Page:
VENTURA, Calif. (Reuters) – More than 1,000 firefighters battled an unrelenting wildfire on Wednesday that threatened more than 12,000 homes in and around Ventura, the biggest of several uncontrolled Southern California blazes fanned by intensifying dry Santa Ana winds.
The Thomas Fire raged in the foothills above and in the city of Ventura some 50 miles (80 km) northwest of Los Angeles, fire officials said late Tuesday. The blaze, which began on Monday, had charred more than 50,000 acres, they said.
“We are still in the middle of an aggressive and active firefight on the ground,” said Robert Welsbie, spokesman for the Ventura Fire Department. “If the winds pick up, we will face quite a challenge.”
The fire, which was entirely uncontained, was being whipped by unpredictable Santa Ana winds, which blow in from the California desert. Wind gusts were forecast to top out at 70 miles per hour (115 km per hour) on Wednesday and remain strong through the week.
There were no immediate reports of fatalities, Welsbie said.
Some 1,000 firefighters battled to save homes, with one suffering a minor injury, Welsbie said.
The Los Angeles Fire Department responded to a nearby small but growing 50-acre brush fire early Wednesday that forced the partial closure of heavily traveled Interstate 405, near scenic Mulholland Drive. The nearby Getty Center museum shut down for the day to protect its art collection from smoke damage, it said.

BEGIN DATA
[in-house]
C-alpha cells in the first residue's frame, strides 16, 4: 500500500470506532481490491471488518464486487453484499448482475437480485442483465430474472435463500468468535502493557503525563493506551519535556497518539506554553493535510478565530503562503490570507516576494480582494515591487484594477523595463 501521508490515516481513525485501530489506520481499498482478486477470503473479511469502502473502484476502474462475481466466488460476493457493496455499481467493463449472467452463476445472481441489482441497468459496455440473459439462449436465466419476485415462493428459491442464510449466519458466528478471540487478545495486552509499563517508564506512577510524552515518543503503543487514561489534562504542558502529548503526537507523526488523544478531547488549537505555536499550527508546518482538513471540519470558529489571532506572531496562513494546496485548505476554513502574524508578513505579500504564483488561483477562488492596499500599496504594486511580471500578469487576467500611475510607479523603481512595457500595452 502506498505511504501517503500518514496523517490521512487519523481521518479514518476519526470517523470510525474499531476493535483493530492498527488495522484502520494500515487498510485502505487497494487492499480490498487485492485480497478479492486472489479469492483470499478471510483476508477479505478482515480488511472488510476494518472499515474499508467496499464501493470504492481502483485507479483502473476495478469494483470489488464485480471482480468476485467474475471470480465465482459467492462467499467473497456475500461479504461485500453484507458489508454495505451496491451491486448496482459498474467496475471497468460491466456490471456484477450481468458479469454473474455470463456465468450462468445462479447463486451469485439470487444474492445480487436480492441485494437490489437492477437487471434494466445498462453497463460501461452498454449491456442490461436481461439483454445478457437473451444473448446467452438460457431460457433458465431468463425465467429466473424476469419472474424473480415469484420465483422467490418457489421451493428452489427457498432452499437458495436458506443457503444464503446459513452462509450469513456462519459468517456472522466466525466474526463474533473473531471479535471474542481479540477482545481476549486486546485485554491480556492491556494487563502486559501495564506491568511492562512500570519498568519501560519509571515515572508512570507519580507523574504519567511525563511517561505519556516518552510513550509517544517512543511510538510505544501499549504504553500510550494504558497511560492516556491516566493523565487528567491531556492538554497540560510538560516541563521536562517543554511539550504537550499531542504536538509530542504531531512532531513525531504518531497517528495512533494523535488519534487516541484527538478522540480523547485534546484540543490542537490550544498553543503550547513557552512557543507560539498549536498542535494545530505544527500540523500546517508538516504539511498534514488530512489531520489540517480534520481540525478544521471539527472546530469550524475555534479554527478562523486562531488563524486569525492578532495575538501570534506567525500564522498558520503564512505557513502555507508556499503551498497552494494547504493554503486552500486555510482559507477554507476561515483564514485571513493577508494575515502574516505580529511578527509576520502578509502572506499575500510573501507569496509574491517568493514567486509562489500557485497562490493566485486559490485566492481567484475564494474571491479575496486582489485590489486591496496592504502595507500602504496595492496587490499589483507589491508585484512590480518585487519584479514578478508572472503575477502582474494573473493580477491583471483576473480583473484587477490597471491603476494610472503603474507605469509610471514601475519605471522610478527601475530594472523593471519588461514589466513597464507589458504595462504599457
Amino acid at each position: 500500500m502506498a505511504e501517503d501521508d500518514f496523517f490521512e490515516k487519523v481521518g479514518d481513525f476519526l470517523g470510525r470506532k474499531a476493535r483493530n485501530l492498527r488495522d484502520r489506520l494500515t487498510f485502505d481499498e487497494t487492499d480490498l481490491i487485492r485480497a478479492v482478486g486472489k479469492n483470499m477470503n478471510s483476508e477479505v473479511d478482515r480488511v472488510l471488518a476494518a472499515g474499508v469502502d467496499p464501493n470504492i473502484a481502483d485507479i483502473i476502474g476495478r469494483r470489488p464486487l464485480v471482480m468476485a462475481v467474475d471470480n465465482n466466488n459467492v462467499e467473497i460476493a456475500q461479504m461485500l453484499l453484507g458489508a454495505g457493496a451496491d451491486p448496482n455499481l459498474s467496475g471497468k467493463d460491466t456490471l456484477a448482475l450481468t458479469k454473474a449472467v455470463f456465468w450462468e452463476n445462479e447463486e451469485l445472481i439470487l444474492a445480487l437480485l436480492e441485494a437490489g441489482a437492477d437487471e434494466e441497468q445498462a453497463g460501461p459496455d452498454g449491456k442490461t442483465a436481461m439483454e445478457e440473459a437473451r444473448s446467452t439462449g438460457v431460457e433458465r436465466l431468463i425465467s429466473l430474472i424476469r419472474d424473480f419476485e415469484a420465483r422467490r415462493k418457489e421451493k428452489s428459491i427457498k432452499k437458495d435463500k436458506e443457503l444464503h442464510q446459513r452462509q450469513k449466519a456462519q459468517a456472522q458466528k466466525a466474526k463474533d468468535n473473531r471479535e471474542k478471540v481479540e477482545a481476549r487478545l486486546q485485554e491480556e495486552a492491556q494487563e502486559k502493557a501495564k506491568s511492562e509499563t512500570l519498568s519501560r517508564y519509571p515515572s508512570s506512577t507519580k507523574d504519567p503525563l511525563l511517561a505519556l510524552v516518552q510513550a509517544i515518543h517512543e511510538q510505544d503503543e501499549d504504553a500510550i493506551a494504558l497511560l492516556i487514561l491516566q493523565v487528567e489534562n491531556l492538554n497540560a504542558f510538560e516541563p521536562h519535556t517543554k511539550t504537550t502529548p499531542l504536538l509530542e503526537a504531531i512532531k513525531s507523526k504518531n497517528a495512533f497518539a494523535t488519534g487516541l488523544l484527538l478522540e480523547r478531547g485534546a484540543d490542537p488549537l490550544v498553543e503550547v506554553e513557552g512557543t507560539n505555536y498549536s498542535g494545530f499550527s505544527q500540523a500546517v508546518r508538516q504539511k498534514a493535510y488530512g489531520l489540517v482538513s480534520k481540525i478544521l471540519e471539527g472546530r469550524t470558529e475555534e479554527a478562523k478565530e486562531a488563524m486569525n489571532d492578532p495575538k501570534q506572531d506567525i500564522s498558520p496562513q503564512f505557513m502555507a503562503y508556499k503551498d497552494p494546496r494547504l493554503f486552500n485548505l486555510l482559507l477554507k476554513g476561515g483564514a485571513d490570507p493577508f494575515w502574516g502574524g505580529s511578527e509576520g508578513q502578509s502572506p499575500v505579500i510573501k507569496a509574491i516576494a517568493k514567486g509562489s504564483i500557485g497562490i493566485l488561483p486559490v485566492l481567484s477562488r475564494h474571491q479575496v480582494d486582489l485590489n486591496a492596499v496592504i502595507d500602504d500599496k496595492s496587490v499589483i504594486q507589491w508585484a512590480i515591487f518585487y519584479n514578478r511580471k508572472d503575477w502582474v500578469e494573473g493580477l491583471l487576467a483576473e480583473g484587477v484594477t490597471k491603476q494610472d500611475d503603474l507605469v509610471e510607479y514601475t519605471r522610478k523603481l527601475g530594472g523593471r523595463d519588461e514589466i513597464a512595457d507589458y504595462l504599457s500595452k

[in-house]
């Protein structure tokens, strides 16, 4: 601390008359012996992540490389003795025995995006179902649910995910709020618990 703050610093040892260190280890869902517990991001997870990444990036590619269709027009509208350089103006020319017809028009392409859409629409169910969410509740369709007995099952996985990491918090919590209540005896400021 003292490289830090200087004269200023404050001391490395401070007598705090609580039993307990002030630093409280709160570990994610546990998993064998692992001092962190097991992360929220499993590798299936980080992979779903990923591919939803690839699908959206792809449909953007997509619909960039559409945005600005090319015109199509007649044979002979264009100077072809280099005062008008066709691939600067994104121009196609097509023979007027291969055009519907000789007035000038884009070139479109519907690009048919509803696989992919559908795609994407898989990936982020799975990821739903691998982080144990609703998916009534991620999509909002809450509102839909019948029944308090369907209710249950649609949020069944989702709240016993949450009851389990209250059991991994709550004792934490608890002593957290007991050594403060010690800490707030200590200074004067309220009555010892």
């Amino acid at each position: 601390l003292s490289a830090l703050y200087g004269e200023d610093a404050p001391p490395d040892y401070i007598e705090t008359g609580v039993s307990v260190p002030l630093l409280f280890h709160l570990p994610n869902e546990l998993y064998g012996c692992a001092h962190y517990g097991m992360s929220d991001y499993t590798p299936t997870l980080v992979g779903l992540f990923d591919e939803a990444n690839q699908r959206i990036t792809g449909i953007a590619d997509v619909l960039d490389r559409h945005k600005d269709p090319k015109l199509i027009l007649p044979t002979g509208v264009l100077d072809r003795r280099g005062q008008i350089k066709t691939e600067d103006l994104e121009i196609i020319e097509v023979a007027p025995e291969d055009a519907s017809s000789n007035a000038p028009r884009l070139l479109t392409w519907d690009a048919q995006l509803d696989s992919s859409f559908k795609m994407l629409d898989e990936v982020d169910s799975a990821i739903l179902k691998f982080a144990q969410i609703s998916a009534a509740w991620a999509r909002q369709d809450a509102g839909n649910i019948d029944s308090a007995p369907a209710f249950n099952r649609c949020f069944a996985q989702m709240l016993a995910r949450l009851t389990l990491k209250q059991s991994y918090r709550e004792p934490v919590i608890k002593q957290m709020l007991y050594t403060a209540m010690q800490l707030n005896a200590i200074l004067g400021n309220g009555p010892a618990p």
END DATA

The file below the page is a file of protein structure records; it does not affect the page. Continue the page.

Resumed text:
California Governor Jerry Brown declared a state of emergency on Tuesday, freeing state funds and resources to assist.
More than 250,000 homes lost power, utilities said. Classes were canceled at all schools in the Ventura Unified School District on Wednesday.
Thomas was the largest of a number of wildfires that broke out across Southern California following the onset of the Santa Ana winds.
In the San Fernando Valley north of Los Angeles, the Creek Fire had blackened more than 11,000 acres and forced the evacuation of 2,500 homes and a convalescent center north of Interstate 210.
Three firefighters were injured and hospitalized in stable condition, the Los Angeles Fire Department said.
Los Angeles Mayor Eric Garcetti declared a state of emergency while 11 Los Angeles Unified schools canceled Wednesday classes.
Some 30 structures were destroyed by the Creek Fire by Tuesday evening, the Los Angeles Fire Department said.
Reporting by Peter Szekely in New York and Brendan O’Brien in Milwaukee; Editing by Raissa Kasolowsky and Jeffrey Benkoe